In 2010, Laisamis MP Joseph Lekuton told Parliament that the British army had encroached on the land surrounding the gazetted KDF land and built permanent camps on private land.

Additionally, the British army trains on Mpala Ranch in Laikipia, which is privately owned by British citizens. Batuk is training in at least 11 private ranches in the county. It handsomely compensates these private landowners but not for using public land.

The British war games have had a terrible impact on society, wildlife conservation and tourism.

Batuk trains in the Ewaso ecosystem, which is home to half of Kenya’s black rhino, second largest population of the African elephant and the globally threatened Grevy’s zebra.

The British argue that Kenya benefits immensely by earning Sh8.6 billion annually through supply of services and goods to Batuk.

The presence of British soldiers on our soil is said to stimulate the economy, provide employment for local contractors and suppliers. Its supporters say it brings economic prosperity to communities by providing a market for their goods.

But these “benefits”, including the distribution of mosquito nets and provision of healthcare, are aimed at winning the hearts and minds of poor Kenyans.

There are also questions as to how stable and secure Kenya is with the presence of British troops on our soil. It is feared that Batuk exposes Kenya to terrorist attacks.

Perpetrators of several attacks in Kenya have openly confessed that they targeted the country because of our close links to the West, particularly their military presence.

These foreign troops pose a threat to Kenya’s national security in other ways. For instance, embedded in Batuk are Army Light Electronic Warfare Teams that can eavesdrop on phone calls and jam communications.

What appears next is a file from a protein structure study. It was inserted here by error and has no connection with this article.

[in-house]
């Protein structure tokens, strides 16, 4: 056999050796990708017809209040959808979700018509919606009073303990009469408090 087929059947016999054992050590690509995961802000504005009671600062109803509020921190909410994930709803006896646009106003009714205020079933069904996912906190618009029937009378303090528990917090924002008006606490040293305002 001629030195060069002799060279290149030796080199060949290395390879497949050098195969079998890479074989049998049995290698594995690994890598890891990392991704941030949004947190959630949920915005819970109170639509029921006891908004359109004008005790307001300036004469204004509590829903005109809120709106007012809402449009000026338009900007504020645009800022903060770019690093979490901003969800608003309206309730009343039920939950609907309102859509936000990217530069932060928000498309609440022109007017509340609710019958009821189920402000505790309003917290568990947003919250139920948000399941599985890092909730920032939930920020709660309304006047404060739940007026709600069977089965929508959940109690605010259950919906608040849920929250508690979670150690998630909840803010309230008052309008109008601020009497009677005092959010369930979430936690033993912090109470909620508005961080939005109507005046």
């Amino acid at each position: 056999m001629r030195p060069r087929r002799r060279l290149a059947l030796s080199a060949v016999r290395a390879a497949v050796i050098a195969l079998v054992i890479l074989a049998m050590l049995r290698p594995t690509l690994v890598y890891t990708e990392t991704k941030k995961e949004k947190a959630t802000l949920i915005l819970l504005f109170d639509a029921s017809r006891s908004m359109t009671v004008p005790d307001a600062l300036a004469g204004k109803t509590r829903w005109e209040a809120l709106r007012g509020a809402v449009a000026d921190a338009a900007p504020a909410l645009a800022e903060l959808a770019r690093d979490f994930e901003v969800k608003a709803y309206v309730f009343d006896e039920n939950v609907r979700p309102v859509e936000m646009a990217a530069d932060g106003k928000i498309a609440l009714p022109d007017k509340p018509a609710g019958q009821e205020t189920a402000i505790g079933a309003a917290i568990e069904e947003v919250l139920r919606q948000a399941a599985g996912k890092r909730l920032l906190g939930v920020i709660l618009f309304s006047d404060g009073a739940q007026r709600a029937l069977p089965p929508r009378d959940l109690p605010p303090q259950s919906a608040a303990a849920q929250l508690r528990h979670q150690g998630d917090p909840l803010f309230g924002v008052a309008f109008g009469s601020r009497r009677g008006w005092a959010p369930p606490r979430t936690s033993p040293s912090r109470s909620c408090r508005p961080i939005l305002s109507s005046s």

After intercepting and eavesdropping on communications, warnings are sent to the British Embassy, which then transmits the information to London. This is how information is generated to warn British citizens about imminent attacks.

The nature, timeliness and level of exchanging such information between British and Kenyan governments remain a contentious issue.

RESPECT KENYANS

Beyond intercepting Al-Shabaab communications, we should also wonder whether communication of our top government officials is being eavesdropped on.

The Kenyan government must bear in mind that it has a primary duty and responsibility of protecting Kenyans. This means that when the interests of locals are in conflict with those of the British, then the President must take the side of Kenyans.

The Kenyan government must have a policy on how Kenyans who are killed, injured or raped by foreign troops on our soil are compensated. Relevant constitutional agencies like the National Security Council and Parliament must assess and appraise this agreement and ensure it does not pose risks to the republic.

On its part, the British government has the moral responsibility and obligation to respect the interests of Kenyans and ensure citizens are not harmed by the presence of its troops in the country. It must also respect the principles of reciprocity, mutual respect and accountability.
 

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Fuk Em if they won't listen to our rules and pay for what the use they can go look for another "Superb Location". Sh!t I'm sure the Chinese army would be a nice sum to come and train its troops in Kenya for desert warfare.
 

· thenairobidude
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Discussion Starter · #4 ·
Fuk Em if they won't listen to our rules and pay for what the use they can go look for another "Superb Location". Sh!t I'm sure the Chinese army would be a nice sum to come and train its troops in Kenya for desert warfare.